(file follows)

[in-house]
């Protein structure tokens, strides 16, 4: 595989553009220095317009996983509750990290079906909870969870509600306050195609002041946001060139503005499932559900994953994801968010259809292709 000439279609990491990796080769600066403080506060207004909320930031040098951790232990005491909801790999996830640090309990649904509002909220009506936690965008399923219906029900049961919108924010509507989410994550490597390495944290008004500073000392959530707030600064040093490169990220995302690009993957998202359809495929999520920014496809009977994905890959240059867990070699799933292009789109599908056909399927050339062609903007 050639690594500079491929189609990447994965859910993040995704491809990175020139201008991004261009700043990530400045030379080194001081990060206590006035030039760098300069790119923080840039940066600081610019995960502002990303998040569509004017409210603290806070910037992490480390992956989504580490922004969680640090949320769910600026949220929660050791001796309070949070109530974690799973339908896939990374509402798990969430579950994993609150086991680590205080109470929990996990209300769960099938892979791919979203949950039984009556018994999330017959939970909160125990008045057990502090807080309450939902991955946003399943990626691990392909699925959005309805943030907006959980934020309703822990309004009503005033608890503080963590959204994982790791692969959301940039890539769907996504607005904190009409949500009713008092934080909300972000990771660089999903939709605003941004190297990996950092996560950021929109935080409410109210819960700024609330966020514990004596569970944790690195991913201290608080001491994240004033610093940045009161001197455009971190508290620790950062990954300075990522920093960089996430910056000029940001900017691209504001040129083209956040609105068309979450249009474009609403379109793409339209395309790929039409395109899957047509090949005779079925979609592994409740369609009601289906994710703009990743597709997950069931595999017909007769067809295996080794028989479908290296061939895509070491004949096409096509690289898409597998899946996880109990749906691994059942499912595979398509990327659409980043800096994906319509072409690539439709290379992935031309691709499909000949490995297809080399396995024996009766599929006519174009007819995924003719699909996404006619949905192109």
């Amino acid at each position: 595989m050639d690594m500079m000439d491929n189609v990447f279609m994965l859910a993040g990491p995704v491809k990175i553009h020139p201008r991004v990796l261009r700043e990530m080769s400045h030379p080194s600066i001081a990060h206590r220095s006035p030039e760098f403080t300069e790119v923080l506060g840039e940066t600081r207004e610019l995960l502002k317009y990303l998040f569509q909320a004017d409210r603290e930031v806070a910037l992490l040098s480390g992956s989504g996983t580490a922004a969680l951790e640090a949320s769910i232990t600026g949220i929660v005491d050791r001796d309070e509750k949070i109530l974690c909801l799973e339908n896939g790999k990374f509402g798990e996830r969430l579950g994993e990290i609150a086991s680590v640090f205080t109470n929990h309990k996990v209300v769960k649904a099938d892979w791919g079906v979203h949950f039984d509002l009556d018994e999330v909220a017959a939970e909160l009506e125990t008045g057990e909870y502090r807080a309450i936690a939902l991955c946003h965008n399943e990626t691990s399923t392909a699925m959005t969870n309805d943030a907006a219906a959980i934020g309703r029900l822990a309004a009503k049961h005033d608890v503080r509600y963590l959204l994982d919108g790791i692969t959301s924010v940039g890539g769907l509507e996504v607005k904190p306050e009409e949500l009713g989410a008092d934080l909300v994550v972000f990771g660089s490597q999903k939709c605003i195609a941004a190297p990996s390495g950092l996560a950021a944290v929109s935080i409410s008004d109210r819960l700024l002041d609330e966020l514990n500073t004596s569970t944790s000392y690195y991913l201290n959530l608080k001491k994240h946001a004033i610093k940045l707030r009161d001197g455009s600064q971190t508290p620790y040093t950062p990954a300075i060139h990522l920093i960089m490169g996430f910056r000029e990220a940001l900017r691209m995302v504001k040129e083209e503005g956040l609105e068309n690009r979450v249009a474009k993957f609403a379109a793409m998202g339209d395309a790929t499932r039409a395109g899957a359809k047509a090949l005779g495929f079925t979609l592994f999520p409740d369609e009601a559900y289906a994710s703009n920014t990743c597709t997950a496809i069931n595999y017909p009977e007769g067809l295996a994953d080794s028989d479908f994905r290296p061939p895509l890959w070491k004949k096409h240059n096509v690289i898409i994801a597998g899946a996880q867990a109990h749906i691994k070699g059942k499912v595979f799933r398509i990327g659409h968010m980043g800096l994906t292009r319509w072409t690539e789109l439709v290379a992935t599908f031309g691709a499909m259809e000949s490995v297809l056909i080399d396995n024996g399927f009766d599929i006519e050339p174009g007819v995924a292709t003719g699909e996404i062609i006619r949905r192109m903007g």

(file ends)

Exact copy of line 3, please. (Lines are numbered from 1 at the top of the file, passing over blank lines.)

């Amino acid at each position: 595989m050639d690594m500079m000439d491929n189609v990447f279609m994965l859910a993040g990491p995704v491809k990175i553009h020139p201008r991004v990796l261009r700043e990530m080769s400045h030379p080194s600066i001081a990060h206590r220095s006035p030039e760098f403080t300069e790119v923080l506060g840039e940066t600081r207004e610019l995960l502002k317009y990303l998040f569509q909320a004017d409210r603290e930031v806070a910037l992490l040098s480390g992956s989504g996983t580490a922004a969680l951790e640090a949320s769910i232990t600026g949220i929660v005491d050791r001796d309070e509750k949070i109530l974690c909801l799973e339908n896939g790999k990374f509402g798990e996830r969430l579950g994993e990290i609150a086991s680590v640090f205080t109470n929990h309990k996990v209300v769960k649904a099938d892979w791919g079906v979203h949950f039984d509002l009556d018994e999330v909220a017959a939970e909160l009506e125990t008045g057990e909870y502090r807080a309450i936690a939902l991955c946003h965008n399943e990626t691990s399923t392909a699925m959005t969870n309805d943030a907006a219906a959980i934020g309703r029900l822990a309004a009503k049961h005033d608890v503080r509600y963590l959204l994982d919108g790791i692969t959301s924010v940039g890539g769907l509507e996504v607005k904190p306050e009409e949500l009713g989410a008092d934080l909300v994550v972000f990771g660089s490597q999903k939709c605003i195609a941004a190297p990996s390495g950092l996560a950021a944290v929109s935080i409410s008004d109210r819960l700024l002041d609330e966020l514990n500073t004596s569970t944790s000392y690195y991913l201290n959530l608080k001491k994240h946001a004033i610093k940045l707030r009161d001197g455009s600064q971190t508290p620790y040093t950062p990954a300075i060139h990522l920093i960089m490169g996430f910056r000029e990220a940001l900017r691209m995302v504001k040129e083209e503005g956040l609105e068309n690009r979450v249009a474009k993957f609403a379109a793409m998202g339209d395309a790929t499932r039409a395109g899957a359809k047509a090949l005779g495929f079925t979609l592994f999520p409740d369609e009601a559900y289906a994710s703009n920014t990743c597709t997950a496809i069931n595999y017909p009977e007769g067809l295996a994953d080794s028989d479908f994905r290296p061939p895509l890959w070491k004949k096409h240059n096509v690289i898409i994801a597998g899946a996880q867990a109990h749906i691994k070699g059942k499912v595979f799933r398509i990327g659409h968010m980043g800096l994906t292009r319509w072409t690539e789109l439709v290379a992935t599908f031309g691709a499909m259809e000949s490995v297809l056909i080399d396995n024996g399927f009766d599929i006519e050339p174009g007819v995924a292709t003719g699909e996404i062609i006619r949905r192109m903007g």